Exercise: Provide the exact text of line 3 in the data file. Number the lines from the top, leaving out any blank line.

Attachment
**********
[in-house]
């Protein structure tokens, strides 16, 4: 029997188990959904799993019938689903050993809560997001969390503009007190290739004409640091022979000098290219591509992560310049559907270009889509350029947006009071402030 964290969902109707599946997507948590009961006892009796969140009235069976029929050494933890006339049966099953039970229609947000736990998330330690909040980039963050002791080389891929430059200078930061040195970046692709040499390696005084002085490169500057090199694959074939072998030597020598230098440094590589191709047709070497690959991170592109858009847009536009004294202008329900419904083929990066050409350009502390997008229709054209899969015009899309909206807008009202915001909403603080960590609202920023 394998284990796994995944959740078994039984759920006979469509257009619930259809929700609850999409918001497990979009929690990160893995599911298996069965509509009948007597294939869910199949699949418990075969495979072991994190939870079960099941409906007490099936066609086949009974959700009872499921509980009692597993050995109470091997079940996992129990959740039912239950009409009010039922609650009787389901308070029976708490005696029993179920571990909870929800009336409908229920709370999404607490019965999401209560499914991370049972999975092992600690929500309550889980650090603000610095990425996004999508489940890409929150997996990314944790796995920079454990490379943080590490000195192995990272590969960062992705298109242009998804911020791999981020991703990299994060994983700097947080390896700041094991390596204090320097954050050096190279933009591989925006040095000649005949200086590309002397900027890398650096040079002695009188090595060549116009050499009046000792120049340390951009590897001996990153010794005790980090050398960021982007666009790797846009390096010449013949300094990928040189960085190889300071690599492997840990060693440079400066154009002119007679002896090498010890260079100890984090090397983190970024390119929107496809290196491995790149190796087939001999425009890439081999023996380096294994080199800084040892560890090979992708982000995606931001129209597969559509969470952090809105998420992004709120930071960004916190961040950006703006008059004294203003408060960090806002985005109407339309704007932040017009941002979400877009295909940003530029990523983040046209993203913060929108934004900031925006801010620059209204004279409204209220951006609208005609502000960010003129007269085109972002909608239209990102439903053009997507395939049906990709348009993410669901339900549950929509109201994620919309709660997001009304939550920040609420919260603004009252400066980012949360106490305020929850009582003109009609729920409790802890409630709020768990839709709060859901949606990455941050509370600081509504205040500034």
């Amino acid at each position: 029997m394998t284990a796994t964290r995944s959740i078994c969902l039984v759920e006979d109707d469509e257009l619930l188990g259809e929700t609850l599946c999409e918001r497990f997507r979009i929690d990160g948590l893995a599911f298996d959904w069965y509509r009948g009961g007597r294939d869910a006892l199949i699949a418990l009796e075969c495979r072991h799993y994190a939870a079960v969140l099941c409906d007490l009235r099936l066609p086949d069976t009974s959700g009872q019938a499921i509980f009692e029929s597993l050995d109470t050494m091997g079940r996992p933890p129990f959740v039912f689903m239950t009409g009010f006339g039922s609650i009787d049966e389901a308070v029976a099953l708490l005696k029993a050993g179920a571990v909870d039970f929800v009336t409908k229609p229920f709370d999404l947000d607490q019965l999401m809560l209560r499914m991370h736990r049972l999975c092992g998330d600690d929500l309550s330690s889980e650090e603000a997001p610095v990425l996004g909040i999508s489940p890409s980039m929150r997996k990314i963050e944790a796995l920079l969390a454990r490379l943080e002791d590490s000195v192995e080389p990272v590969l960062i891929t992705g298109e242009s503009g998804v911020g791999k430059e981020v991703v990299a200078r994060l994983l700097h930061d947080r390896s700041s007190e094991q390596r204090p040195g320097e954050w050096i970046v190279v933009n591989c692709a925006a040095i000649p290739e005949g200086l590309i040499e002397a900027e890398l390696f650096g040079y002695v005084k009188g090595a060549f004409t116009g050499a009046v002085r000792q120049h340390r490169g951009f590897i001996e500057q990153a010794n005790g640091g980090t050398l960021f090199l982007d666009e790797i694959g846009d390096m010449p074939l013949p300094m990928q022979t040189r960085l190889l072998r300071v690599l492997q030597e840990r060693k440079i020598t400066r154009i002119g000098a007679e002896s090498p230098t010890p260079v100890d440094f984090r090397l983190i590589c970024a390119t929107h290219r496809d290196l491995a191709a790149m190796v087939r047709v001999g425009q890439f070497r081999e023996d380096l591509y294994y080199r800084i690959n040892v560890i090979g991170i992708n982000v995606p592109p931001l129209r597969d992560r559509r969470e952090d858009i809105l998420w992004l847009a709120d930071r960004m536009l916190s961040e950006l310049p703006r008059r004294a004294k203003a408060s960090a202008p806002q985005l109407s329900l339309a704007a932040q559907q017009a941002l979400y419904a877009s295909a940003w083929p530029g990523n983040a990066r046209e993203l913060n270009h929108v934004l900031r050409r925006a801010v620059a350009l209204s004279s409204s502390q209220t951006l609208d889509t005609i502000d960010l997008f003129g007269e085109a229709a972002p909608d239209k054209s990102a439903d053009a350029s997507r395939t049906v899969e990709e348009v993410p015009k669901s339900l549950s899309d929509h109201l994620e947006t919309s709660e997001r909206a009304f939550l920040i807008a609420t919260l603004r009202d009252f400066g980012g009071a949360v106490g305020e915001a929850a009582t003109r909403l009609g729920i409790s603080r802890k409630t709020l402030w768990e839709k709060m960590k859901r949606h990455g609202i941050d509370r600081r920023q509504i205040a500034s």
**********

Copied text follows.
């Amino acid at each position: 029997m394998t284990a796994t964290r995944s959740i078994c969902l039984v759920e006979d109707d469509e257009l619930l188990g259809e929700t609850l599946c999409e918001r497990f997507r979009i929690d990160g948590l893995a599911f298996d959904w069965y509509r009948g009961g007597r294939d869910a006892l199949i699949a418990l009796e075969c495979r072991h799993y994190a939870a079960v969140l099941c409906d007490l009235r099936l066609p086949d069976t009974s959700g009872q019938a499921i509980f009692e029929s597993l050995d109470t050494m091997g079940r996992p933890p129990f959740v039912f689903m239950t009409g009010f006339g039922s609650i009787d049966e389901a308070v029976a099953l708490l005696k029993a050993g179920a571990v909870d039970f929800v009336t409908k229609p229920f709370d999404l947000d607490q019965l999401m809560l209560r499914m991370h736990r049972l999975c092992g998330d600690d929500l309550s330690s889980e650090e603000a997001p610095v990425l996004g909040i999508s489940p890409s980039m929150r997996k990314i963050e944790a796995l920079l969390a454990r490379l943080e002791d590490s000195v192995e080389p990272v590969l960062i891929t992705g298109e242009s503009g998804v911020g791999k430059e981020v991703v990299a200078r994060l994983l700097h930061d947080r390896s700041s007190e094991q390596r204090p040195g320097e954050w050096i970046v190279v933009n591989c692709a925006a040095i000649p290739e005949g200086l590309i040499e002397a900027e890398l390696f650096g040079y002695v005084k009188g090595a060549f004409t116009g050499a009046v002085r000792q120049h340390r490169g951009f590897i001996e500057q990153a010794n005790g640091g980090t050398l960021f090199l982007d666009e790797i694959g846009d390096m010449p074939l013949p300094m990928q022979t040189r960085l190889l072998r300071v690599l492997q030597e840990r060693k440079i020598t400066r154009i002119g000098a007679e002896s090498p230098t010890p260079v100890d440094f984090r090397l983190i590589c970024a390119t929107h290219r496809d290196l491995a191709a790149m190796v087939r047709v001999g425009q890439f070497r081999e023996d380096l591509y294994y080199r800084i690959n040892v560890i090979g991170i992708n982000v995606p592109p931001l129209r597969d992560r559509r969470e952090d858009i809105l998420w992004l847009a709120d930071r960004m536009l916190s961040e950006l310049p703006r008059r004294a004294k203003a408060s960090a202008p806002q985005l109407s329900l339309a704007a932040q559907q017009a941002l979400y419904a877009s295909a940003w083929p530029g990523n983040a990066r046209e993203l913060n270009h929108v934004l900031r050409r925006a801010v620059a350009l209204s004279s409204s502390q209220t951006l609208d889509t005609i502000d960010l997008f003129g007269e085109a229709a972002p909608d239209k054209s990102a439903d053009a350029s997507r395939t049906v899969e990709e348009v993410p015009k669901s339900l549950s899309d929509h109201l994620e947006t919309s709660e997001r909206a009304f939550l920040i807008a609420t919260l603004r009202d009252f400066g980012g009071a949360v106490g305020e915001a929850a009582t003109r909403l009609g729920i409790s603080r802890k409630t709020l402030w768990e839709k709060m960590k859901r949606h990455g609202i941050d509370r600081r920023q509504i205040a500034s």